4. I would say "well done" to Julia Gillard for attending the conference. Has it ever happened before?
5. I like the Pecha Kucha model.
6. Poster sessions + brief commentary should be promoted.
Thanks for your reflection.

Read the first part of John's reflections on ACEC 2008.

It's Time For Leadership - NSW Labor Party

It's Time For Leadership - NSW Labor Party: "It's Time For Leadership

This is the Policy Speech for the Australian Labor Party, delivered by Gough Whitlam, at the Blacktown Civic Centre, in Sydney.

Men and Women of Australia!

The decision we will make for our country on 2 December is a choice between the past and the future, between the habits and fears of the past, and the demands and opportunities of the future. There are moments in history when the whole fate and future of nations can be decided by a single decision. For Australia, this is such a time. It's time for a new team, a new program, a new drive for equality of opportunities: it's time to create new opportunities for Australians, time for a new vision of what we can achieve in this generation for our nation and the region in which we live. It's time for a new government - a Labor Government." ...

I plan to revisit this speech as I heard it at the time. What a time that was!
In fact, I plan to revisit several famous speeches at

‘NSW pulls out of computers-for-schools program’ « Darcy’s Blog

‘NSW pulls out of computers-for-schools program’ «
Darcy’s Blog:

Darcy Moore wrote 26 September 2008:

"The term ends and one would hope for more inspirational news from our political and system leaders. The above headline is from the ABC website and I am assuming it is reporting on yesterday’s memo from the Director-General but am uncertain what it will mean for us in schools who have already been allocated money/laptops from Round 1. My school has been expecting 233 laptops and the wireless infrastructure to support these tools. Does this ‘pull out’ mean that we will not receive laptops or infrastructure. I hope not but am cautious about having too much faith in it all."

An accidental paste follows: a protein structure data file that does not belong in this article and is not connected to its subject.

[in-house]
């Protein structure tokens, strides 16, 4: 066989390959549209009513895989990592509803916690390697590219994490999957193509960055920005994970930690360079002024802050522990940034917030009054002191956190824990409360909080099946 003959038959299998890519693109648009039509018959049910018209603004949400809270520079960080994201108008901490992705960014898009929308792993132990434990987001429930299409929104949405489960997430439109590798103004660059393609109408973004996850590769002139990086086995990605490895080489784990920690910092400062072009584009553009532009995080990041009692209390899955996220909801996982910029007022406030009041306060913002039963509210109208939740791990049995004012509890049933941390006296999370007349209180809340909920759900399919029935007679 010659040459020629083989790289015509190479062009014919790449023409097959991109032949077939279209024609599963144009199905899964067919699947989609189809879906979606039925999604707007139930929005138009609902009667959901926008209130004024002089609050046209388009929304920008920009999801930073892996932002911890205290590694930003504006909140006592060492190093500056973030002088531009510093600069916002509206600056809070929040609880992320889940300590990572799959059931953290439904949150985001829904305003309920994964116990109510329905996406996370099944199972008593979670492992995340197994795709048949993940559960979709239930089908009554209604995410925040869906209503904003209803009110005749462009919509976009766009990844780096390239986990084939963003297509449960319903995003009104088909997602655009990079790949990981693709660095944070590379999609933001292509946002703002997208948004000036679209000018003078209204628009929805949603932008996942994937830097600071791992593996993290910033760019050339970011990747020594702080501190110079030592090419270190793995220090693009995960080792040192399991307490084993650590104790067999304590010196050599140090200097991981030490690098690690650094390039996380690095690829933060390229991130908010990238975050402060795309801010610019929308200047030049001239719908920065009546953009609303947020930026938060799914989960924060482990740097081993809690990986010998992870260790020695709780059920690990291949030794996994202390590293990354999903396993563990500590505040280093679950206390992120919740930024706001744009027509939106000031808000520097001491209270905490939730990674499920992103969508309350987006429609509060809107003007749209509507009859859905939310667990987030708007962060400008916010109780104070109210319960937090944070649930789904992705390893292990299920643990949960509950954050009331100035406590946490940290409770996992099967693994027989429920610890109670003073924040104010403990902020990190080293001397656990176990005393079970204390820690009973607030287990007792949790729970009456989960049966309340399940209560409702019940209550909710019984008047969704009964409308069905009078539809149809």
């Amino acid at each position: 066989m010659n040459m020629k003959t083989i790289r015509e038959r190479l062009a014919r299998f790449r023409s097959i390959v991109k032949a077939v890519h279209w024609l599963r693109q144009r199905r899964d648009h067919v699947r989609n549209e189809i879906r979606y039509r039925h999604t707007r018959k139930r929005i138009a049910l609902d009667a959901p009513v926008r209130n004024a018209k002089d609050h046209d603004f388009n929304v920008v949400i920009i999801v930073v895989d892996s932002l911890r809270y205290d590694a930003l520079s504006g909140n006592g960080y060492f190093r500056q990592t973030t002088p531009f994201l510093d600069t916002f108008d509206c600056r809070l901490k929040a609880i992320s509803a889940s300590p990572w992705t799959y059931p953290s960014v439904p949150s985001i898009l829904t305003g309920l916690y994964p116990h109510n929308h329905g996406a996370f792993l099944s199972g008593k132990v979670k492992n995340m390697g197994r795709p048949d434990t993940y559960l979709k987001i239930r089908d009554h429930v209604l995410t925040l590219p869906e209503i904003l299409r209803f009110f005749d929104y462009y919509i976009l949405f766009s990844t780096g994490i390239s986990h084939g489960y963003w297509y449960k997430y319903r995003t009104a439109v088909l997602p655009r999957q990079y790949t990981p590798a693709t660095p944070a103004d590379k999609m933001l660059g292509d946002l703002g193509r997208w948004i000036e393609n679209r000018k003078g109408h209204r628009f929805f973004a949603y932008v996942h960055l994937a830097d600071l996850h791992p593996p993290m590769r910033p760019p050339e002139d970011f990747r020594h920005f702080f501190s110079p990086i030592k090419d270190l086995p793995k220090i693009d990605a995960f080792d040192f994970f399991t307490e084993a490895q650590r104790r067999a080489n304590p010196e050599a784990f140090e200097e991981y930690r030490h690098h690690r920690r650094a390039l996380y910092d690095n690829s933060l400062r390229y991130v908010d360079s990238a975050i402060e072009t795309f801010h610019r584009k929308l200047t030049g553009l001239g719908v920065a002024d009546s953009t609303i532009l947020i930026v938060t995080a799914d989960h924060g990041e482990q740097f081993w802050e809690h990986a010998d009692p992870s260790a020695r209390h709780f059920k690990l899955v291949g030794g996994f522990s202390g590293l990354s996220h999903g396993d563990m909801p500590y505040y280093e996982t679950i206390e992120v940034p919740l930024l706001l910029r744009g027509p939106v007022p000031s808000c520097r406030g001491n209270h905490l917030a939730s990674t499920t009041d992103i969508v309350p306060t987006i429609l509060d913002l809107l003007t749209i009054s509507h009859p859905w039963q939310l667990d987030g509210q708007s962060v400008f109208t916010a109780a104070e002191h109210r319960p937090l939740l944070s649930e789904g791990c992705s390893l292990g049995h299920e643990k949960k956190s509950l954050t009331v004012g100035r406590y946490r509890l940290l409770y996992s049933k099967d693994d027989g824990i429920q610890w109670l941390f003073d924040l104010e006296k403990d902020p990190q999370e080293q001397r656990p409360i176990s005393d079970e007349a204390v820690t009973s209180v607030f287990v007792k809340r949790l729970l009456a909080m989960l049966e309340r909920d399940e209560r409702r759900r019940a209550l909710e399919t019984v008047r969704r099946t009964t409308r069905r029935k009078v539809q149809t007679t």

I commented:
I have been following the (non) developments with the "Digital Revolution" in NSW from afar of late. To be more precise from a desk in a small box, in the DET corporate environment. Maybe, I am a little out of touch...and getting just a little peeved about the way the whole "revolution" seems to be not developing in NSW public schools. Anyway, here goes:
The DR was and still is a good concept.
Laptops for students as proposed in the DR was and still is a good concept.
Are private schools worrying about on-costs? Did I miss that debate?
If I were a student in a NSW public school, in line for a laptop, I would be wondering by now where mine was.
What do our parents (really) think about the delays? Did I miss that debate too?

I am not sure it is the Rudd concept or team that is the issue or problem here.

Just an insight into some of my thoughts on this matter. I have decided that it is timely to write about some political matters as I turn my attention to what action needs to be taken.

Thanks Darcy for your stimulus to comment.

Beth's Blog: How Nonprofits Can Use Social Media: How Much Time Does It Take To Do Social Media?

Beth's Blog: How Nonprofits Can Use Social Media:
How Much Time Does It Take To Do Social Media?

Beth Kanter wrote:
"I'm getting ready to a workshop later this week, I did a simple pre-workshop assessment, asking folks about their level of experience/comfort and their burning questions. I usually do this in a room with a quick poll, but I wanted to push myself to create the content based on their questions."